Screener Design Best Practices

Improve your screener design by honing in on the key elements (questions, pages, PII collection) to optimize selection, boost conversion, and deliver a UX masterpiece.

There's a concept in UX of progressive disclosure that applies closely to screener design. Start with the easiest questions, and start with shorter pages. End with more complex questions and collect contact information and scheduling options at the very end. Keep in mind all these best practices apply to links, native app intercepts, and web intercepts. We’re showing screenshots of web intercepts, but the progression would look very similar as a link or native app. 

Step 1: Invite – To ask or not to ask

The main decision to make here is if you want a branded invite page with a continue button OR if you want to start with a simple question to begin gathering data immediately. 

Number of questions: 0-1 per page. This is where you might want to simply ask people to continue if they’re interested, which is a standard invite (Option 1 below) or ask a qualifying question right away (Option 2 below).

Option 1: Standard Web Intercept Invite

Option 1 is great if you’re targeting new users or an audience that might need more of an introduction to your brand. You can add information about what the interview and incentive rewards

Option 2: Dive right into a question

This might have higher engagement for some brands or intercepts, but it’s entirely dependent on your context. You can change these dynamically in Ethnio at any time, so feel free to play around with both options on the fly. Even if you start with a question, you can insert a formatted text block to add some more context about the study:

Step 2: Questions

You always want to start with qualifying questions, if you have any qualifying criteria. This filters qualifying users into the next steps, while filtering out unqualified candidates. You can only do multiple pages of questions and qualifying questions in Ethnio with the newer Multi-Page theme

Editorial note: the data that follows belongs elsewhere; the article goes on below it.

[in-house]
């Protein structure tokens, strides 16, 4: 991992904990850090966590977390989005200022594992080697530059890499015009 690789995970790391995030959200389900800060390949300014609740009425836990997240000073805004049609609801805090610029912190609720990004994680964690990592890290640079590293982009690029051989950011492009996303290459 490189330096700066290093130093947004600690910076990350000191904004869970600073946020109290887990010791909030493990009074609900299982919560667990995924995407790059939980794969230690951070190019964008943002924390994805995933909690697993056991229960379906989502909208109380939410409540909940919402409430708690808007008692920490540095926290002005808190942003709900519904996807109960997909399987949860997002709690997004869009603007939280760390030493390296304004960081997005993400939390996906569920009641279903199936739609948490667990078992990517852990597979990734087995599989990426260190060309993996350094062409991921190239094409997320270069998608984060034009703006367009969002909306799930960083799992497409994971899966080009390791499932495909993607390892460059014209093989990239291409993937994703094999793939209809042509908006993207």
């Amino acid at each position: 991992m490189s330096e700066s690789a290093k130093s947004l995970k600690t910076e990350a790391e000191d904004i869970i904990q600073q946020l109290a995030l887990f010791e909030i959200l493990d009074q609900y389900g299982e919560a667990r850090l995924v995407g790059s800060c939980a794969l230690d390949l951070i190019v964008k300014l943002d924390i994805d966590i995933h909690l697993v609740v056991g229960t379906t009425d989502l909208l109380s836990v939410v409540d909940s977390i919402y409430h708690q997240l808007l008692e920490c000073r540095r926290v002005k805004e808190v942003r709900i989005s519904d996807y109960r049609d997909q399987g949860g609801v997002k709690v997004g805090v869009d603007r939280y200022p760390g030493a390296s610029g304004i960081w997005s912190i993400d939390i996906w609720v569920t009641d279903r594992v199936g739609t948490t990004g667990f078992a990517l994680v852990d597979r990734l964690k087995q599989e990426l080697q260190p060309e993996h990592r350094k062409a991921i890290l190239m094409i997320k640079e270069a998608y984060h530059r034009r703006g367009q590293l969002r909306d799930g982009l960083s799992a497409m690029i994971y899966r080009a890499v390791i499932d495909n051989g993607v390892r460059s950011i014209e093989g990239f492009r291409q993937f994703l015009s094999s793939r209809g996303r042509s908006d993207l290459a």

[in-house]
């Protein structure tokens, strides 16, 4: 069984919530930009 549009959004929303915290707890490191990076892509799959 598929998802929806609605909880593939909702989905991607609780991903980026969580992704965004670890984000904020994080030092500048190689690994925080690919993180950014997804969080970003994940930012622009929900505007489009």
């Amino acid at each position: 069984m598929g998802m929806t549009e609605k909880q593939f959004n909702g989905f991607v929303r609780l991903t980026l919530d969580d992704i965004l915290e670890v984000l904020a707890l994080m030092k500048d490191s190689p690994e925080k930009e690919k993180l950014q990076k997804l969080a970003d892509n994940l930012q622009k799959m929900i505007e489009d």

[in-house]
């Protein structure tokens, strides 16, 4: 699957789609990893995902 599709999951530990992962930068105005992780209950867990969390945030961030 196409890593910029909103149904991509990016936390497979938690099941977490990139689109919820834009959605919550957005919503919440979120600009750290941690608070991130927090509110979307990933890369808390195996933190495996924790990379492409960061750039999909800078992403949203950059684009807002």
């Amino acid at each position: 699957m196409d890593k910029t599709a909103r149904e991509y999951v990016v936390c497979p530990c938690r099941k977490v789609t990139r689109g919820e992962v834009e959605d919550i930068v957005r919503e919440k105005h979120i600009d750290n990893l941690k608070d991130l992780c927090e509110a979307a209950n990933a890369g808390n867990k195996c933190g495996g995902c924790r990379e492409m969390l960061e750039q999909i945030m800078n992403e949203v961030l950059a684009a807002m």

Number of questions: 2-4 per page. You can have as many pages as you’d like, but try to keep each page above the fold. That generally means only a few questions, depending on radio buttons and checkboxes, which can take up more room. 

The main goal is to balance your screening needs with response rate. If you have tons of respondents, you can ask more screener questions. 

Step 3: Scheduling

This should almost always be your last page. You gather contact information at the end so that respondents are already invested in completing the screener, and they have a sense of what was asked of them. It’s basically like saving the most sensitive questions for the end. This is also where only qualified respondents can see the scheduling question.

Number of questions: 3-4 max. It should just be email, phone, name, and scheduling.

Keep it Progressive and Critical

Remember, the screener experience should flow from simple to complex. Allow your user to easily digest and process the information you are showing them. Keep your users focused by following these best practices and happy researching! 

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